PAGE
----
Saturday, December 4, 2010

Standing Up For Yourself - A Lesson In Life Every Child (and Adult) Needs To Learn

"Put on your coat, Amon. Stand right there. Watch me. I'm going to demonstrate to you what Master Coles said earlier about standing up for yourself."

He slid out of his seat across from me in the booth at Uncle Julio's. Ariel, who was seated beside me, did the same. They watched as I turned around to face the booth seats next to us, behind me. I was about to stand up to the woman seated behind me. It was going to be one of the most important lessons in life for my kids.

It was a typical Saturday in Bethesda for me and the babies. Ariel had her ballet class and Amon, his Tae Kwon Do class. What was different was that Master Coles had sat the white-belters down in a row and given them a 10-minute lecture on standing up to bullies.

The parents who were watching were equally surprised as the kids. Usually, Master Coles worked his teaching of principles and philosophy into the class as he taught the moves - the blocks, the kicks and the punches. His message was clear and simple: If someone picks on you, you need to stand up to him, especially if there is no one else around and you're on your own.

"In this world, there will be people who try to push you down to make themselves feel better," he told the kids (and an audience of enraptured parents). "They think that if they step on you, they get taller. So you have to stand up to them."

When Master Coles, who has been teaching TKD for 40 years, spoke, everyone listened. It was a good lesson, all the parents agreed in hushed whispers after the class. I, for one, was very glad the Master had decided to expound on bullying, fear and standing up for oneself. Amon is painfully shy and has often encountered kids who try to ride roughshod over him. It didn't help that he was also tiny, softspoken and very bright -- the kind of kid every bully loves to pick on. From his very first incident of bruised feelings and ego, I had stressed to him the importance of standing up to bullies.

"I cannot fight your fights for you," I always said to him. "You don't have to fight him. But you need to look him in the eye, and tell him in a loud, firm voice to back off. You need to show him that you're not afraid of him. And don't be."

"And if he doesn't back off?"

"Make sure you tell the teacher or someone in charged that this boy is trying to hurt you."

"And if he hits me?"

"Then you defend yourself. Never raise your fist first, but if someone hits you, you FIGHT back. Don't ever go down doing nothing. You FIGHT back with everything you've got."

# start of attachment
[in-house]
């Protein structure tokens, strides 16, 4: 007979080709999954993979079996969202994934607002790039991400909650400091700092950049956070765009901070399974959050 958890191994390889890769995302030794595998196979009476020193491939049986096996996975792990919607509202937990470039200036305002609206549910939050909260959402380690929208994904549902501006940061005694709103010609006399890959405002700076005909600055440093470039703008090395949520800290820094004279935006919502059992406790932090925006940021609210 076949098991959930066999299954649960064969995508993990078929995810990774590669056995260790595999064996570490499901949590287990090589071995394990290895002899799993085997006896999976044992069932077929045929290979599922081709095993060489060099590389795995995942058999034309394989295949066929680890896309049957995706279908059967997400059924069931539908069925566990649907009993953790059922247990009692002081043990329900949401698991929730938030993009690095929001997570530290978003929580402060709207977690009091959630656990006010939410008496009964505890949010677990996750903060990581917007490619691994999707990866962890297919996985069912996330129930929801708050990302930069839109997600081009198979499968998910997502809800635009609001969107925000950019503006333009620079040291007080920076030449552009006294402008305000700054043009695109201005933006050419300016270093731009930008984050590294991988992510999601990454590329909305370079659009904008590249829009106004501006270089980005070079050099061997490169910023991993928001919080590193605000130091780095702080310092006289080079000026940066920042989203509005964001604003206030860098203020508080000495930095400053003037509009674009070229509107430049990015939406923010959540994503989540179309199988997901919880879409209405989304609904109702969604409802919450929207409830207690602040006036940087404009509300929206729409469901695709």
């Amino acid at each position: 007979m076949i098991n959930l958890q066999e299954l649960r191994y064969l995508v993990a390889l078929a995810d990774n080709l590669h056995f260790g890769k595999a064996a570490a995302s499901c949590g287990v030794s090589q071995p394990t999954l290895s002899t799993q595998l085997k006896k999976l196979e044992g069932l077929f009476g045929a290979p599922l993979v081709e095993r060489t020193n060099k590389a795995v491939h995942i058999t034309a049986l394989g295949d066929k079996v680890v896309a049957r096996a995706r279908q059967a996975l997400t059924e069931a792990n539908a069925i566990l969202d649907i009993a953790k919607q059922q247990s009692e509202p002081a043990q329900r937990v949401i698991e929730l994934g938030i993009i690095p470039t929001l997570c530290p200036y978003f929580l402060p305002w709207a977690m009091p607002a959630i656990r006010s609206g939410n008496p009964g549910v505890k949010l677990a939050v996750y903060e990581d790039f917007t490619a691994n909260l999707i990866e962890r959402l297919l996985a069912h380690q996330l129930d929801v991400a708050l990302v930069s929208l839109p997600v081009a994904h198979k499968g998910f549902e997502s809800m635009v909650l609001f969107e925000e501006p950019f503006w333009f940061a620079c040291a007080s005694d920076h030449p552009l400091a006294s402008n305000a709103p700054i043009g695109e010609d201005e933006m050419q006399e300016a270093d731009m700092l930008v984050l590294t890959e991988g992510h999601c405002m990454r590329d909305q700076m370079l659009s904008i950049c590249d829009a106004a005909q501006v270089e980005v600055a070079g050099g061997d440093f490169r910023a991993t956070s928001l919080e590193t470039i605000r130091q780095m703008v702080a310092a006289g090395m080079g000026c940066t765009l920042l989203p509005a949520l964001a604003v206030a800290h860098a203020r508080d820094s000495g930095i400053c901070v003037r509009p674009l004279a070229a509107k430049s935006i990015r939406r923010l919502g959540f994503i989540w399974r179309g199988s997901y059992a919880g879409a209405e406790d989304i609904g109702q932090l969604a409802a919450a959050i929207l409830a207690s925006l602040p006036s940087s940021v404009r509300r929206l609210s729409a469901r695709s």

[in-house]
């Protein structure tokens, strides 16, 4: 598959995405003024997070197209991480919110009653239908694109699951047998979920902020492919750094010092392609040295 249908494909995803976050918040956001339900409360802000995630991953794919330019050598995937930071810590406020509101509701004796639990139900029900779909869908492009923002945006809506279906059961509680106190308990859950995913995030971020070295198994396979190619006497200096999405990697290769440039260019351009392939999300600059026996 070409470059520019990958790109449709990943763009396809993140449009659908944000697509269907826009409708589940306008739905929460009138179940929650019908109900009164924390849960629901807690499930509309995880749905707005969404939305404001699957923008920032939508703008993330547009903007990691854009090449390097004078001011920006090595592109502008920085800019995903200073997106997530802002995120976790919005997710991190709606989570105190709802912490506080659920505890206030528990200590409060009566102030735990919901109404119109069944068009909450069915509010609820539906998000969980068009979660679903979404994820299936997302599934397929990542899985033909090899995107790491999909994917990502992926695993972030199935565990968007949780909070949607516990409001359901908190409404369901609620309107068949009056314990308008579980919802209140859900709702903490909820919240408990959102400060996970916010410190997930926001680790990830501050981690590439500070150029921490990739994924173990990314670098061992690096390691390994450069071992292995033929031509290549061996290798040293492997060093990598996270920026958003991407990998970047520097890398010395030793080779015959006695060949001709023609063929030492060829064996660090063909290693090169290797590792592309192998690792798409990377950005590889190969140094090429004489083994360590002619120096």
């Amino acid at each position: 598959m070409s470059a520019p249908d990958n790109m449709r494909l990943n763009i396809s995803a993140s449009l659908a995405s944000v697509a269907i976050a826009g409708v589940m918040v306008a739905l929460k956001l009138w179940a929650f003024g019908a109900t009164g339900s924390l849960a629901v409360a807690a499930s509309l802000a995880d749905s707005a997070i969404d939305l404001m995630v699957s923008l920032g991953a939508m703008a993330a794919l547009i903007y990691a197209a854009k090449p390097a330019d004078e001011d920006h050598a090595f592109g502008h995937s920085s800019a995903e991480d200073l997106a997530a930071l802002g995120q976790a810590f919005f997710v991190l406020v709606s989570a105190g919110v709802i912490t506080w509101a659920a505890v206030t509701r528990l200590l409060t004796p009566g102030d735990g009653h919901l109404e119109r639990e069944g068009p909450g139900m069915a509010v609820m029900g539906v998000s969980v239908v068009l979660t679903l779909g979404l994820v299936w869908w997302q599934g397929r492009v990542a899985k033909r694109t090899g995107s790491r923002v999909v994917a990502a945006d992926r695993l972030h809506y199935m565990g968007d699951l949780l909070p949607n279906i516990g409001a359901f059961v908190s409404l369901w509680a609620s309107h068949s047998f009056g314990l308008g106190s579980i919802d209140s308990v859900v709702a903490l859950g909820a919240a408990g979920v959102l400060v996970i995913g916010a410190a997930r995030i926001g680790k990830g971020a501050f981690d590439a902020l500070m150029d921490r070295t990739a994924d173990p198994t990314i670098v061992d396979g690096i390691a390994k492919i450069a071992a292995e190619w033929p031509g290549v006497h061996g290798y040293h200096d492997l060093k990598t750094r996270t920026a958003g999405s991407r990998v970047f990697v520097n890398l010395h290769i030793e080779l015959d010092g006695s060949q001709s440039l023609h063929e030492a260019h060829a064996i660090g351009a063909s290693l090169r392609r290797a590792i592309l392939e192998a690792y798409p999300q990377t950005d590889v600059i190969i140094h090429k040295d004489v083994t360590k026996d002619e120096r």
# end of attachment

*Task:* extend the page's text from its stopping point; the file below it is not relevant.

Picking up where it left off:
We even practiced by role playing. I played the bully, and walked him through the steps of talking back in a loud, firm voice, staring the person down, and finally blocking the punches if the other person was to raise his fist.

"And if he has a weapon -- a knife, or a gun -- you get the hell away as fast as you can, you understand?"

He nodded. I hoped it would never come down to that. I was thrilled when Amon asked to take martial arts classes. That was after watching the Karate Kid movies, both the original 1984 Pat Morita and Ralph Macchio movie, and the remake with Jaden Smith and Jackie Chan, one of my personal heroes.

It has only been a few months since Amon started TKD classes with Master Coles. But I've seen his confidence grow, slowly but surely. He is still every bit the sweet, gentle, tiny "nerd" but he is a little less soft spoken now.

"There's nothing wrong in being a nerd," Master Coles told the kids. "I was a nerd growing up." I could never imagine! But I was grateful for his confession. Amon can definitely identify. We had a great discussion about Master Coles' lecture after the class. The kids wanted to eat quesadillas, so we went to Uncle Julio's.

Little did I know that the responsibility and opportunity would fall on me so soon after to walk the talk.  

The woman behind me had come in with her husband and teenaged daughter towards the end of our meal. As she and her husband moved into the seat behind me, I literally felt myself propelled forward into my guacomole and sour cream. Obviously the seats were not cushioned for impact from movement.

I didn't say a thing. There wasn't a need to, because it was an inconvenience but not an act of offense on her part. Each time she moved, I felt the earth shake. Obviously, that meant she would feel my movements as well. Blame it on cheap, badly designed furnishing. I had no anger or frustration because it was clearly not a case of anyone going out of their way to annoy another person.